American Electric Power-Public Service Co. of Oklahoma (AEP-PSO) on Wednesday filed a rate recovery request to raise revenues $172 million annually.
The state’s second-largest electric utility, based in Tulsa, attributed $96 million of its request to expenses associated with the upcoming closures of two coal-fired power plants—one in 2016, the other in 2026—and the upgrading of one of those plants. The closures and upgrade are part of the utility’s plan to comply with Environmental Protection Agency (EPA) emissions requirements.
If the Oklahoma Corporation Commission approves the request, the average AEP-PSO customer’s bill would go up more than $14 a month beginning in 2016.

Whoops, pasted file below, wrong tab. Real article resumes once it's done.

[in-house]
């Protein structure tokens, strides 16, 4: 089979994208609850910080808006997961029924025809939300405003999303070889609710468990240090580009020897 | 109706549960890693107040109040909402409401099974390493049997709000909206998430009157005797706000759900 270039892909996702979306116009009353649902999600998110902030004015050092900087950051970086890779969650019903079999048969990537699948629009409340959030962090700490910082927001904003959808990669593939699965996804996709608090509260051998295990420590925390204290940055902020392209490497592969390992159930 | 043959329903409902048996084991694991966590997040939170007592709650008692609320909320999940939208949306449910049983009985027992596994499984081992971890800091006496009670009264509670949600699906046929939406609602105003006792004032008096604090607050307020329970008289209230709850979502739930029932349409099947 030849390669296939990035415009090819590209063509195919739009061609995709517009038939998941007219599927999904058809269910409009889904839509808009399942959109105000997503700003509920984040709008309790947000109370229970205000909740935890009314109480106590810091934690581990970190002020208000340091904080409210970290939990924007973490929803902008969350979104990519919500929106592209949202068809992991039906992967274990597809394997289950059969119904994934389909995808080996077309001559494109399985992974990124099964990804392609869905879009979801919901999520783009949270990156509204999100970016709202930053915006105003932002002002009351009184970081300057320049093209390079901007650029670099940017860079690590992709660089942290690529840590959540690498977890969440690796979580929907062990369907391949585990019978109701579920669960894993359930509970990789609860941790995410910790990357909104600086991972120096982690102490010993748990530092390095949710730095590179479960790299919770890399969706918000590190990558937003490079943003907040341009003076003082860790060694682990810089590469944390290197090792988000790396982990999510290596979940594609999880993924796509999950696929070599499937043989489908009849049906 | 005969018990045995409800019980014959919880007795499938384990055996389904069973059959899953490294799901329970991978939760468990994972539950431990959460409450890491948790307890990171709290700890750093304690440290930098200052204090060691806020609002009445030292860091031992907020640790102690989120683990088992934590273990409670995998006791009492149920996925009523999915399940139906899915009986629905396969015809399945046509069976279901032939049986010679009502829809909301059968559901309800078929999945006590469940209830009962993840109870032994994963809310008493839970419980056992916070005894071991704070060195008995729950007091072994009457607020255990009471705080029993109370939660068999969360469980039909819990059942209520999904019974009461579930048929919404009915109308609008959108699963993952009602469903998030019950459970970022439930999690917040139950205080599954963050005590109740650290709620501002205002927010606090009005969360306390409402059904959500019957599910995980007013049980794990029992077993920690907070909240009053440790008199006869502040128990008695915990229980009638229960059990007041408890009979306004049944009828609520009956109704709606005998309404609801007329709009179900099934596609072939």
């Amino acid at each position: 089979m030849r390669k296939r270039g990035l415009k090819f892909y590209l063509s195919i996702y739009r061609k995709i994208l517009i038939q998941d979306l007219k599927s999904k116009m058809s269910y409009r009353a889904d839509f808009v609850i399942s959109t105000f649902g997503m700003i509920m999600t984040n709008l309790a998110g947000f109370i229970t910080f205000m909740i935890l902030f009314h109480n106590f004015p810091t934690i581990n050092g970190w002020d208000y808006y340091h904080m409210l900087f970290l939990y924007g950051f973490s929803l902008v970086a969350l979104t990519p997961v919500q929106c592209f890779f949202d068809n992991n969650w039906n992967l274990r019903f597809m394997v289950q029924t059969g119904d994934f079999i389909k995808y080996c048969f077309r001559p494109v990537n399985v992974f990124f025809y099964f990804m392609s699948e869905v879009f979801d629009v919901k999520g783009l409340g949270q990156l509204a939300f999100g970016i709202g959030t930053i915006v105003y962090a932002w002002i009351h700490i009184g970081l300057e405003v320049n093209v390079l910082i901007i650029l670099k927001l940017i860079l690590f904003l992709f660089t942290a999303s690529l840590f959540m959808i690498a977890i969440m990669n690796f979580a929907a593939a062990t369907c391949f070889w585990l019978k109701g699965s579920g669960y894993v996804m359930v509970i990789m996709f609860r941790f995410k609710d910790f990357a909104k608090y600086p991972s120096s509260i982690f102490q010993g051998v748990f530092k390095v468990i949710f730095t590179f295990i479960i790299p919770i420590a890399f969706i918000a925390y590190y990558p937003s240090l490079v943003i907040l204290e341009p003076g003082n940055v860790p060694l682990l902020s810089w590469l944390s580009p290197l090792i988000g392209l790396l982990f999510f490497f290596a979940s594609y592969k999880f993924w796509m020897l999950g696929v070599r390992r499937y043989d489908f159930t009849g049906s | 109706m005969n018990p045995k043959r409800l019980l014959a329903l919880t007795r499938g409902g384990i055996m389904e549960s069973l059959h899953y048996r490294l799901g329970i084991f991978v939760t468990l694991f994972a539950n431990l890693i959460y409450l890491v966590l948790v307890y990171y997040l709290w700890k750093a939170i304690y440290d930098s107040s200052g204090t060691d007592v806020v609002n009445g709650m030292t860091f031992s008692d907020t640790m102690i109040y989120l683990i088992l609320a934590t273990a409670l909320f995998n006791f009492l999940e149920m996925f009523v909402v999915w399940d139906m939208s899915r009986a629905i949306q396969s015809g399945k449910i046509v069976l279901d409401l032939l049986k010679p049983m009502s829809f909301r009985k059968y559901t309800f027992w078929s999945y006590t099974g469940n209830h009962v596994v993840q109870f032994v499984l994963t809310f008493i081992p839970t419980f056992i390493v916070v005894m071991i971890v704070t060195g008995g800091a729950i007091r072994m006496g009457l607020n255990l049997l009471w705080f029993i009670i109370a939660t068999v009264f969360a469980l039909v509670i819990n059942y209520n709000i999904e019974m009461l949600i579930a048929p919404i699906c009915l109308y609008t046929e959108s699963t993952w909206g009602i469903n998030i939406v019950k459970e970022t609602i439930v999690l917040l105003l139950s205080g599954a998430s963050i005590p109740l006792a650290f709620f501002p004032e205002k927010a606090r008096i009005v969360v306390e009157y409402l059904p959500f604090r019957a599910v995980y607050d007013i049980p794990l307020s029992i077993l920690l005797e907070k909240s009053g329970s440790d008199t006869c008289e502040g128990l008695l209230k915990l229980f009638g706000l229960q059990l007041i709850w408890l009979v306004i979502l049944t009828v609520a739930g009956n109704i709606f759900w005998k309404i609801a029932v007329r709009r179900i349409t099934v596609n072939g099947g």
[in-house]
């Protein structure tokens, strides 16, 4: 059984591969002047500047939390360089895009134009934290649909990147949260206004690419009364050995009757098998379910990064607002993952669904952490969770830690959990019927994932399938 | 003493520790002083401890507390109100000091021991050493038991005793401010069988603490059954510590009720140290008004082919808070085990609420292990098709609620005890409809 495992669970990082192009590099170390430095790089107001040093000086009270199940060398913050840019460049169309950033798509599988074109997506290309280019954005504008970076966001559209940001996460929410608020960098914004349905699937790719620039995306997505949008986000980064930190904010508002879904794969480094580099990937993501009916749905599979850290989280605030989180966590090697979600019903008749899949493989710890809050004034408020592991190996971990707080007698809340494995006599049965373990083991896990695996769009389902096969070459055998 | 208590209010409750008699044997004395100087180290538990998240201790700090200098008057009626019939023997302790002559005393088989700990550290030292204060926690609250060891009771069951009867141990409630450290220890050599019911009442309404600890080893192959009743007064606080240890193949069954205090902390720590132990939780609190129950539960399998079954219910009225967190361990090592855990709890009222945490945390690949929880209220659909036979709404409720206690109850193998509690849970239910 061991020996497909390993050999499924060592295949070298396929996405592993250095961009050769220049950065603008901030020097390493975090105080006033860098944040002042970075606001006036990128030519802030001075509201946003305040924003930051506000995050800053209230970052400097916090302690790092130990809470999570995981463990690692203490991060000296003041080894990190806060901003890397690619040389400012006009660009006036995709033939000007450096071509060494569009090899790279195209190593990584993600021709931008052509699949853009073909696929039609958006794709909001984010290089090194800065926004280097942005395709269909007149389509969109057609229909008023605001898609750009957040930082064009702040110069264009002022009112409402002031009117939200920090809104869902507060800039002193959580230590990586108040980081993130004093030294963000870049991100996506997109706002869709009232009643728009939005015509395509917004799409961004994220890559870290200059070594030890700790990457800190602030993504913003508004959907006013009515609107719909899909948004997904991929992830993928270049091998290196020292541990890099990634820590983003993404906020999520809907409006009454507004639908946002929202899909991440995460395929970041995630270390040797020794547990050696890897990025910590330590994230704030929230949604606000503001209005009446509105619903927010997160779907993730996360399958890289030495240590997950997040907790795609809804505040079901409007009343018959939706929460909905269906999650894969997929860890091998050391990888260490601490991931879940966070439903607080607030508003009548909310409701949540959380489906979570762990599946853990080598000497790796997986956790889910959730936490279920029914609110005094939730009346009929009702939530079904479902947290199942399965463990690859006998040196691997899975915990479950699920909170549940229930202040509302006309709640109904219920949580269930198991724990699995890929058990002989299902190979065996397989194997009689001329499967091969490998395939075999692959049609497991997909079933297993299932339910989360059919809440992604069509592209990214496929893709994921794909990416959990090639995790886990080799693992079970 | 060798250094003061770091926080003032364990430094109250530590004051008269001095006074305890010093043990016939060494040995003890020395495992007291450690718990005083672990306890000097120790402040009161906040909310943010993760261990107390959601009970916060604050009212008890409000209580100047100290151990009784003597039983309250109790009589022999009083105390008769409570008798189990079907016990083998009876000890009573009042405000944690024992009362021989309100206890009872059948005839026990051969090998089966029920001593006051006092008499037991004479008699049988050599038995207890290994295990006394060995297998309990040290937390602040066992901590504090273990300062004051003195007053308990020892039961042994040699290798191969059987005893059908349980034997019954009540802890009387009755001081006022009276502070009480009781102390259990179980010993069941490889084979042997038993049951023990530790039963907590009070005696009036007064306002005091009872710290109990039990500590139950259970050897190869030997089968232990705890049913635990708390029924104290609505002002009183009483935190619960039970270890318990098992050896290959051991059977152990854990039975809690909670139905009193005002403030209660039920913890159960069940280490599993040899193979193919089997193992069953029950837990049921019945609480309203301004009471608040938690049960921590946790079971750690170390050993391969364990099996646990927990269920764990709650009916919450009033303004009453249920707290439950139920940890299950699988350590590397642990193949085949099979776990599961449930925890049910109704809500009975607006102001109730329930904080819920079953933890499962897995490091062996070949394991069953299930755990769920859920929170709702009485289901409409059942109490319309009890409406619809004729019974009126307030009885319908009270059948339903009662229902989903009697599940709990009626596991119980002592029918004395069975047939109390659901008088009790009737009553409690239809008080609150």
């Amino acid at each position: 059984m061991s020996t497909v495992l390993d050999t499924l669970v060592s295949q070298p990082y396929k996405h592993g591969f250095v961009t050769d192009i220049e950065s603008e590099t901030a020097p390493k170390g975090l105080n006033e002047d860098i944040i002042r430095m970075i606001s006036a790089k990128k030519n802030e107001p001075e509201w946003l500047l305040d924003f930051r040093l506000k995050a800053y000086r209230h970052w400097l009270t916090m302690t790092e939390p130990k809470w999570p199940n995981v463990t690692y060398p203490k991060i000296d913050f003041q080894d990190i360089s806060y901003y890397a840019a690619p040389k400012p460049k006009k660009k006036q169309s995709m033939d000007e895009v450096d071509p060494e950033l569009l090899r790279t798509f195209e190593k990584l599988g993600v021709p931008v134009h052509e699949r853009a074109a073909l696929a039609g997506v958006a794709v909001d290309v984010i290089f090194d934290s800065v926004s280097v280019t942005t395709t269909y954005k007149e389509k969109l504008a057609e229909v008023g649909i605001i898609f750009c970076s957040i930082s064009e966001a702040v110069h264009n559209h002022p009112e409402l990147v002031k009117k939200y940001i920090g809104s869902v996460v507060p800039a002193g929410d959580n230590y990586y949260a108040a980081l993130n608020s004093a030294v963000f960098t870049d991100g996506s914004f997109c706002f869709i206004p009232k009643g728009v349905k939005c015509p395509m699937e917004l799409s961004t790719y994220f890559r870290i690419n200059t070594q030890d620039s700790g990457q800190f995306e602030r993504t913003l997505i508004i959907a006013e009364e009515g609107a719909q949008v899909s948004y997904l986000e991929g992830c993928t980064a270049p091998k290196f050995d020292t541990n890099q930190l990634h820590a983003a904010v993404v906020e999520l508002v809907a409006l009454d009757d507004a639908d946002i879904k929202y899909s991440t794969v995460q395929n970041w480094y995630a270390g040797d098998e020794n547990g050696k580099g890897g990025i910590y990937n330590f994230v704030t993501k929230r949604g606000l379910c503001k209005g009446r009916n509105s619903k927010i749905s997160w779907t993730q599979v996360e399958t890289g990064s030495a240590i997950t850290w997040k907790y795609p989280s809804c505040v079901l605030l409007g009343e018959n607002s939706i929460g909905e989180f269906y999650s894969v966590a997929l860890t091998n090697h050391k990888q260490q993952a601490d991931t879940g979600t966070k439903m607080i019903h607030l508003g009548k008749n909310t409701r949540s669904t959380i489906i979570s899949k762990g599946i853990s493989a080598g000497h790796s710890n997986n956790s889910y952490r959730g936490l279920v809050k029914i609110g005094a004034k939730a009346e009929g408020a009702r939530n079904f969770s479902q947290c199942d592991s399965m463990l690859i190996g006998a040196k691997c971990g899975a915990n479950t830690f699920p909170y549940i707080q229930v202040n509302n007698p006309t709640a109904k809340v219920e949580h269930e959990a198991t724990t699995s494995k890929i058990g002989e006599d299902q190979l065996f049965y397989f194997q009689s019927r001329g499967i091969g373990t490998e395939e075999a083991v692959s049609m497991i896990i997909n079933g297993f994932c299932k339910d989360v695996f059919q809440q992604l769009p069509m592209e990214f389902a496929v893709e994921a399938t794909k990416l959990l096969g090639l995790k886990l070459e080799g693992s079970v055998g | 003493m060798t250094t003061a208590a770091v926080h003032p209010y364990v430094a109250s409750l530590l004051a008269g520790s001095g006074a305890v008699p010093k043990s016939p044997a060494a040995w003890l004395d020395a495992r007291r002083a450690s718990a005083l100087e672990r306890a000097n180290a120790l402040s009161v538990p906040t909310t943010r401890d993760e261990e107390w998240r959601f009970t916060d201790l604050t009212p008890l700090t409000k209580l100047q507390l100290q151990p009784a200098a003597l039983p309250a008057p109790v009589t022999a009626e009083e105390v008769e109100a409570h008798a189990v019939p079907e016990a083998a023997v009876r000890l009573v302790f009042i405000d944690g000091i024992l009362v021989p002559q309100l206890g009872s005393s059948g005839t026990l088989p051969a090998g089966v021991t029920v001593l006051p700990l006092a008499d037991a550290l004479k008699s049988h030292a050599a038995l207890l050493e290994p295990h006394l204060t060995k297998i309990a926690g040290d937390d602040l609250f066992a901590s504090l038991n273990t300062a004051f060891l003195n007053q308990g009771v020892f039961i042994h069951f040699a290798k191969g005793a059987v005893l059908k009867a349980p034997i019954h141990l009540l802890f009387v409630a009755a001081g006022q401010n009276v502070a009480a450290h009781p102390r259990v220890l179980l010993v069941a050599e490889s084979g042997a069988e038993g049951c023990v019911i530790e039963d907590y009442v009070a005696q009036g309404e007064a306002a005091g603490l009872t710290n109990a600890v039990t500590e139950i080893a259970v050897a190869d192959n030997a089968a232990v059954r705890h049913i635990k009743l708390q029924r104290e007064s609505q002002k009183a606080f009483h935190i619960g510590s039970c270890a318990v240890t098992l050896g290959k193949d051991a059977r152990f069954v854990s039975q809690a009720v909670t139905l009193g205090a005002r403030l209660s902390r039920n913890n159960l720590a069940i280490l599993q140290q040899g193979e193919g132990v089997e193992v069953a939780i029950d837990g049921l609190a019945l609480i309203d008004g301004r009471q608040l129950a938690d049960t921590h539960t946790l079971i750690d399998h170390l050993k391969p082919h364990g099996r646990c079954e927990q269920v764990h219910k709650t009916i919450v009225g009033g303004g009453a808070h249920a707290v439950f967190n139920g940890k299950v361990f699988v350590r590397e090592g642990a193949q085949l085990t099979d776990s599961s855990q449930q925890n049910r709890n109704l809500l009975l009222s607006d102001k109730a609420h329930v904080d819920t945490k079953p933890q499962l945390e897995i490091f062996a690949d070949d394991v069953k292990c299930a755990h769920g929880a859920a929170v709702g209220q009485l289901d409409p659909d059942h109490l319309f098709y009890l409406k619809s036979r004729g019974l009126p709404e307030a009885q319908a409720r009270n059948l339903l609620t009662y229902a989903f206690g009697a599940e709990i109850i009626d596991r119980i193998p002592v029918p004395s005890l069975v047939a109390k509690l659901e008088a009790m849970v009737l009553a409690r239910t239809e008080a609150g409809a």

“We understand how challenging a rate increase can be for our customers, and although we are required to comply with EPA rules, we worked very hard to develop a plan that minimizes impacts to our customers,” said Stuart Solomon, chief operating officer of AEP-PSO, in a statement.
According to AEP-PSO, this week’s Supreme Court decision comes too late to affect the utility’s plans to comply with EPA emissions measures. In a 5-to-4 party line vote, the justices ruled that health should not be the only EPA consideration when regulating emissions; cost should play into the mandates.
At this point for most utilities, there is no turning back. Pending coal plant closures should be considered done deals, regardless of EPA regulations.